Finance Summary (Year End Report, 2015-16)

Revenue & Expense Statement

pdfJune_2016_Board_RevExp.pdf

Year End Financial Review 2015-16 
For the past few months we have been projecting a year end deficit ($5-10K). While income has been trending lower during the course of the year, in the past two weeks of June an uptick in end of fiscal year contributions changed the picture. The bottom line for FY2015-16: $-2,772.96 (deficit). Note that $1,000 of this comes directly from the Board’s decision to support the UU Black Lives fundraising effort at the end of the year.

On the income side pledge income is ahead of the pace set the previous year. Rental income finished strong, campus use remains high, and we are booked for five weeks of summer camps. The Auction net about $21,000. Although these are straight pass through lines on the budget, special Sunday collections (Generosity Sunday and Social Justice Sundays) are up this year as well.

On the expense side expenses are basically on or under budget in most areas. A couple of items to note:

  • Staff transitions (DRE and Membership) result in slightly higher personnel expenses.
  • Additional cleaning has been implemented to support our busy campus resulting in higher expense.
  • Several pledges have been reduced mid-year (various reasons).
  • Cost of doing business. For the past few years bank/credit cards costs have increased as a result of more auto-draft and auto-payments.
  • A grant from the Foundation covered the expenses for the 50th Anniversary events during the year.
  • The mortgage payment is $1,419/month. Balance on loan is $121,187.
  • $1,000 voted on by the Board from the budget for the UU Black Lives Matter fundraiser. The Board members also put up personally a matching grant for congregation contributions which together yielded $6,189. The total check amount: $7, 189.
  • Membership events. Offering more memberships classes and dinners creates more expenses than in past years. This is a sign of growth.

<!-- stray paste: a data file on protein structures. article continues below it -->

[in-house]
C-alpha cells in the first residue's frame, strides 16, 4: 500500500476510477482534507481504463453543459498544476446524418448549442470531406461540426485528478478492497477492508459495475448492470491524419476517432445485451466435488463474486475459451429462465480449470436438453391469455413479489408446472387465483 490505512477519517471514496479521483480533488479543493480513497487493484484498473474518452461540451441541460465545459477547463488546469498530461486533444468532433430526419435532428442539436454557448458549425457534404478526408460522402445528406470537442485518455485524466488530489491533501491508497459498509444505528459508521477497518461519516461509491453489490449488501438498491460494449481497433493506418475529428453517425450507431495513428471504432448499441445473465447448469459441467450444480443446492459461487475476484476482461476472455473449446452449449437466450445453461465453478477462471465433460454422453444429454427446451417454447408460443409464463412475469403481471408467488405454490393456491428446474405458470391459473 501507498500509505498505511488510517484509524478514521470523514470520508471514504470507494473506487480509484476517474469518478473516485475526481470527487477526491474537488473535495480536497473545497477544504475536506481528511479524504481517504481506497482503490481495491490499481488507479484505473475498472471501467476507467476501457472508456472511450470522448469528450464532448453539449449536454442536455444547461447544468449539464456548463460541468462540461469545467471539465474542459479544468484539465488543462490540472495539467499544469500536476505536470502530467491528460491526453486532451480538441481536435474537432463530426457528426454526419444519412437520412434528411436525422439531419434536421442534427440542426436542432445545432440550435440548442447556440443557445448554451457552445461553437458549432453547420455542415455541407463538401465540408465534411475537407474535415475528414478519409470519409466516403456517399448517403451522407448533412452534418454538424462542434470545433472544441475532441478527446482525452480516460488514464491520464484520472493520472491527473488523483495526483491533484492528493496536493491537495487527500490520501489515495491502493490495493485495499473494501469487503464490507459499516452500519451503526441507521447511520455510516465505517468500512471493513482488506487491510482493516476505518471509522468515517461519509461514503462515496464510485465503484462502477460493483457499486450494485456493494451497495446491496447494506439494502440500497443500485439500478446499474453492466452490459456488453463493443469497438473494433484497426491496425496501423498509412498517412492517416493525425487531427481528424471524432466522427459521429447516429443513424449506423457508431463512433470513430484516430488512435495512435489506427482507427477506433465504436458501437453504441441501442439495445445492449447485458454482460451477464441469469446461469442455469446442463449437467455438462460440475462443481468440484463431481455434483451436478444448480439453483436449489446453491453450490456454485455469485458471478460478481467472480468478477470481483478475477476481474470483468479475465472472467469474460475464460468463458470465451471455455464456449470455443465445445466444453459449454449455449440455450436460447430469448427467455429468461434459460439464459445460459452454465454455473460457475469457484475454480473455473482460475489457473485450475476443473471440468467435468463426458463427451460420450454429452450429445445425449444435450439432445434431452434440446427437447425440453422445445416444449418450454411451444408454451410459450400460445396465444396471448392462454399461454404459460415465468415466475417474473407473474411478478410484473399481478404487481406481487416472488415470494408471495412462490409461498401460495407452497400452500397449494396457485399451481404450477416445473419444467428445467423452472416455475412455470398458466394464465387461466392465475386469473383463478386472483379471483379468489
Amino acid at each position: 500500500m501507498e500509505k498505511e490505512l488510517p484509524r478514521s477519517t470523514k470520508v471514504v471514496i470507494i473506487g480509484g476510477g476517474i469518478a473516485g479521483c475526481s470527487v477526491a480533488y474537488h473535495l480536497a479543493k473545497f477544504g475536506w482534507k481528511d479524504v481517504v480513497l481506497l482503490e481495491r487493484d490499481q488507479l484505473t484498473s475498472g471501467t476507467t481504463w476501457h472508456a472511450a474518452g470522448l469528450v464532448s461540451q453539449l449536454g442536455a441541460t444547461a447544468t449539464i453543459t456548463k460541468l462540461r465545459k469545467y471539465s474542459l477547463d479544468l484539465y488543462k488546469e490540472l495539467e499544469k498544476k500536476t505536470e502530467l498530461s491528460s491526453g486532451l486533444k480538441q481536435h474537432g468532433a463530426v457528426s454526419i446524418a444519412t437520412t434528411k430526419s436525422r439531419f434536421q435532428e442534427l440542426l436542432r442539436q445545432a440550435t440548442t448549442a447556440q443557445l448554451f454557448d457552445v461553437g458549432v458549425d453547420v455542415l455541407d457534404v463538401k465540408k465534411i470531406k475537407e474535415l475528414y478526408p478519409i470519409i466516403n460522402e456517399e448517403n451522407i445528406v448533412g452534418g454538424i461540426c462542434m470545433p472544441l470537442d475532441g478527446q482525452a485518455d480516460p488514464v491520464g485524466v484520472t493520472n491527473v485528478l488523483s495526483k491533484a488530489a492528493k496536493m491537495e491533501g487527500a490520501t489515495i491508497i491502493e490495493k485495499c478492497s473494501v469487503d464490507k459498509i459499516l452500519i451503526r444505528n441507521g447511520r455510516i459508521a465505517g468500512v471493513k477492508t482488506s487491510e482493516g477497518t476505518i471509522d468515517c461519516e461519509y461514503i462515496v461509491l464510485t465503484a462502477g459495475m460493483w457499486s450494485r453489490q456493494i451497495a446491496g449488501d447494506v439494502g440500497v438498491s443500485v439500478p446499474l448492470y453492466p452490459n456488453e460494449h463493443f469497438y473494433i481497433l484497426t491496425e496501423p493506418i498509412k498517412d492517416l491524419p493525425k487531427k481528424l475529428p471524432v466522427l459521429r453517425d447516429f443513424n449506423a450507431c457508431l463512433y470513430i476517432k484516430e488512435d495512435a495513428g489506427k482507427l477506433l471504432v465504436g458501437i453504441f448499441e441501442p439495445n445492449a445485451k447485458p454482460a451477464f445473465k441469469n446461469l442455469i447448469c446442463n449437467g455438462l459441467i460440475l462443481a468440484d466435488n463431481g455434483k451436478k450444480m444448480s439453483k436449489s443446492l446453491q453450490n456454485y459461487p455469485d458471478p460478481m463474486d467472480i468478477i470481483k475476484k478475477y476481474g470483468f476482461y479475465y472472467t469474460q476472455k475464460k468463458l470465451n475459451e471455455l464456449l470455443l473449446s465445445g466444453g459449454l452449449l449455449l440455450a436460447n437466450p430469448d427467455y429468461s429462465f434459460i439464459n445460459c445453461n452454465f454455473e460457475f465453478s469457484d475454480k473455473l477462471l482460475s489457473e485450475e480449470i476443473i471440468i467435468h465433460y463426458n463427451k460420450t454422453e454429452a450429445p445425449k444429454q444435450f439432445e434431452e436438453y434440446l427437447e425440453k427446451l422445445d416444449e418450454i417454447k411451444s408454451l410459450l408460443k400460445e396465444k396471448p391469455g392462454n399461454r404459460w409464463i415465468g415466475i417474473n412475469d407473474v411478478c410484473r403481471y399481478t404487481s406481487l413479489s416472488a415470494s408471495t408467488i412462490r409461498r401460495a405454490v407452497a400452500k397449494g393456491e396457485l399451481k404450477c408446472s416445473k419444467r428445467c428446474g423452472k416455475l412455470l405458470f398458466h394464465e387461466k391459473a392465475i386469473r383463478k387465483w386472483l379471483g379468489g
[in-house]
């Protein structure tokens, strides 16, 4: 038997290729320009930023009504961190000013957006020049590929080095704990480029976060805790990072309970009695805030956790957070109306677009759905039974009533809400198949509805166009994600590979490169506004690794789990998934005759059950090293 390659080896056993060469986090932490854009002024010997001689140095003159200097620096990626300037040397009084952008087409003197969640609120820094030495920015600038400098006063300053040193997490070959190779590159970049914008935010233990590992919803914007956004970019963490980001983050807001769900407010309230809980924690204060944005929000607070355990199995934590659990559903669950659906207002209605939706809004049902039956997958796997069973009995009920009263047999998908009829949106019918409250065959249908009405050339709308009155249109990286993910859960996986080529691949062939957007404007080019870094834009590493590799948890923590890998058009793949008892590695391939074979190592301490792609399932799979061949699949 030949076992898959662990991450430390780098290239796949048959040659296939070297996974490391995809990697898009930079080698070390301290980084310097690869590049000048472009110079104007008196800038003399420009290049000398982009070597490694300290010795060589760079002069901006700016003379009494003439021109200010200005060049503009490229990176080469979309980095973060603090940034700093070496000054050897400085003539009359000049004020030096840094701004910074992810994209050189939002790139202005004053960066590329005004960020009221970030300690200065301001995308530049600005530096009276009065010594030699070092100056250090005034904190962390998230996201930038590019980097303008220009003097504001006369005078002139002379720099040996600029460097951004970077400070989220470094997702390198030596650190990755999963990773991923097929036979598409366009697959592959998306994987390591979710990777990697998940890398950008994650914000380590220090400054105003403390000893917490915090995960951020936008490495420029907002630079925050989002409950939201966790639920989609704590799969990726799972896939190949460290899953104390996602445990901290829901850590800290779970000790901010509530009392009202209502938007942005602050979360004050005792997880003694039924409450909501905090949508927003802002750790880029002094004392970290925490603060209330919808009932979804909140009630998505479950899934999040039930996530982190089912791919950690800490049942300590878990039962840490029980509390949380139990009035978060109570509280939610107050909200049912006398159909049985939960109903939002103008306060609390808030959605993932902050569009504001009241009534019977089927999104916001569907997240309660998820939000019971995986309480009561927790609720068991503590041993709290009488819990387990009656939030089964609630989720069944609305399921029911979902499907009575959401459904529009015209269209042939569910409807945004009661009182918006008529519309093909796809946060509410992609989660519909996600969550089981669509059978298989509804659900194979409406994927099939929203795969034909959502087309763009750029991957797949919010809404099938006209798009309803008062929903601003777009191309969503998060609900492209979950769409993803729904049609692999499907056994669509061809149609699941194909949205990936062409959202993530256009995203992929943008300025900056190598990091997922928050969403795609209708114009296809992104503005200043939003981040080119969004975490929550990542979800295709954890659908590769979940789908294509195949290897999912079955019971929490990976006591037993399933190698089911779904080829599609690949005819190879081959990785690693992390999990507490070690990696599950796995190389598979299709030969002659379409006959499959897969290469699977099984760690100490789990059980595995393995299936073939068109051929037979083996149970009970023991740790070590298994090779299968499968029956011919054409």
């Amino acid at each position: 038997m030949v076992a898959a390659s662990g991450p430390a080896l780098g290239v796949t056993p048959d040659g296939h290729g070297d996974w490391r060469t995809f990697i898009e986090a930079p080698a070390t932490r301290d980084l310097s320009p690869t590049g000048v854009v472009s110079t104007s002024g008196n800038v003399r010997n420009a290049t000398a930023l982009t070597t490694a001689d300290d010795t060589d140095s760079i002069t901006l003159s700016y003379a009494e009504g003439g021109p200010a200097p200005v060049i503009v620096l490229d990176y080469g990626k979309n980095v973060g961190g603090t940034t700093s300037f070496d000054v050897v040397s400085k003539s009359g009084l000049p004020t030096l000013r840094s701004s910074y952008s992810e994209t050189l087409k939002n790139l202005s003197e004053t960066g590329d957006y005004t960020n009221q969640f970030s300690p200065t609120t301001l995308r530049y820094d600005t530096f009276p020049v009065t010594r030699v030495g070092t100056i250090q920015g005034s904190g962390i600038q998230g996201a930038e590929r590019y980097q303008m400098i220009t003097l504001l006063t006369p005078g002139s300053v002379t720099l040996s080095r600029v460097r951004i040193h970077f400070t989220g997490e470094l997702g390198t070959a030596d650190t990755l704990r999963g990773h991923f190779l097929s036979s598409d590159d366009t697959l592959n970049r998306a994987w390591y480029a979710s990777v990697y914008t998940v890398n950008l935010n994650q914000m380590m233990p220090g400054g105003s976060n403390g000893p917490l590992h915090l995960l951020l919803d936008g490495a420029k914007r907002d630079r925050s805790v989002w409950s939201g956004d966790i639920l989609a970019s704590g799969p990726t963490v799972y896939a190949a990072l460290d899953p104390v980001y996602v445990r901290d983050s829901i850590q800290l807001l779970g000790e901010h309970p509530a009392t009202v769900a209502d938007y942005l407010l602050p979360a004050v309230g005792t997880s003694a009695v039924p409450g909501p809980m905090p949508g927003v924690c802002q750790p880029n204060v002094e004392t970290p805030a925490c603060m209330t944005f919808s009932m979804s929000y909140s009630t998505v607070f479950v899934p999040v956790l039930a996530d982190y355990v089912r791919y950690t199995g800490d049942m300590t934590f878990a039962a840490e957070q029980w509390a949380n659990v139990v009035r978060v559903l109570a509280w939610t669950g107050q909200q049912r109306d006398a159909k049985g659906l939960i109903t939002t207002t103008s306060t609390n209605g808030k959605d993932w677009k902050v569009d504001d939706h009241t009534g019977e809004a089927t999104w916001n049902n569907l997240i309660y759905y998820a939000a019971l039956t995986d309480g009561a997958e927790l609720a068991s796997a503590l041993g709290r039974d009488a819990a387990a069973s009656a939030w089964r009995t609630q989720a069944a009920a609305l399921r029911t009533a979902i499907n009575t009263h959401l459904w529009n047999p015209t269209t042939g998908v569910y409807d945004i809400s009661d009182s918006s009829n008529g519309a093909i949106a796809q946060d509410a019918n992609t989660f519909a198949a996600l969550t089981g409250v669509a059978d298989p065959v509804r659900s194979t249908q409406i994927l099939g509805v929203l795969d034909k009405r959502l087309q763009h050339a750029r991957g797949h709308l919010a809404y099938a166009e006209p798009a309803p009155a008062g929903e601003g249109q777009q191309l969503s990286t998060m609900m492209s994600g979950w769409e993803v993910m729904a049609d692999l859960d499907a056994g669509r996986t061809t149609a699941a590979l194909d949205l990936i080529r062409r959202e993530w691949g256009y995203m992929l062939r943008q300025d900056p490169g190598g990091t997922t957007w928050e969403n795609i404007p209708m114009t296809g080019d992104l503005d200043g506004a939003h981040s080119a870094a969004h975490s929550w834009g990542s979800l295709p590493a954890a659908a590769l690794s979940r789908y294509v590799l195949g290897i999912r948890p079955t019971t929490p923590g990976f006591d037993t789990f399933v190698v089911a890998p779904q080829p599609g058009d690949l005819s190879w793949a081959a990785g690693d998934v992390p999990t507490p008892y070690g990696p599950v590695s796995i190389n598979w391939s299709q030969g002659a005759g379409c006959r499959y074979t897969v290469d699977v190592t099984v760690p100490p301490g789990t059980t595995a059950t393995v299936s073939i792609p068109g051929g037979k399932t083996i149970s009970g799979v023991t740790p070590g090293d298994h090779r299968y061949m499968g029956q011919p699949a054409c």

Expenses are carefully monitored throughout the year. In a given year we can absorb some amount of fluctuation in expenses and income. This year we have worked to say yes to support growth in a number of ways (Black Lives Matter, membership events, childcare, fair trade coffee, additional cleaning, etc.). The cost of saying yes AND also receiving an unusual number of mid-year pledge reductions mitigates the ability to absorb these costs and bring the budget in balance.

Overall the financial picture for the Fellowship is solid. The completed capital campaign created support for present and future deferred maintenance needs and mortgage debt reduction which frees up budget resources for staff stability and program growth. As the budget continues to grow to matches the size of the congregation the need for a renewed strategic planning is evident. Growth in membership is reflecting in numbers some of the growth we have been supporting in past budgets, programming, and staffing. The reorganization of the Justice Ministry and plan to fund this directly through the budget reflects strong congregational commitment to this work. Going forward, the Fellowship is facing an opportunity to build on past successes and provide a sustainable staffing plan that addresses strategic and growth needs.

(document by Daniel Trollinger, Director of Administration)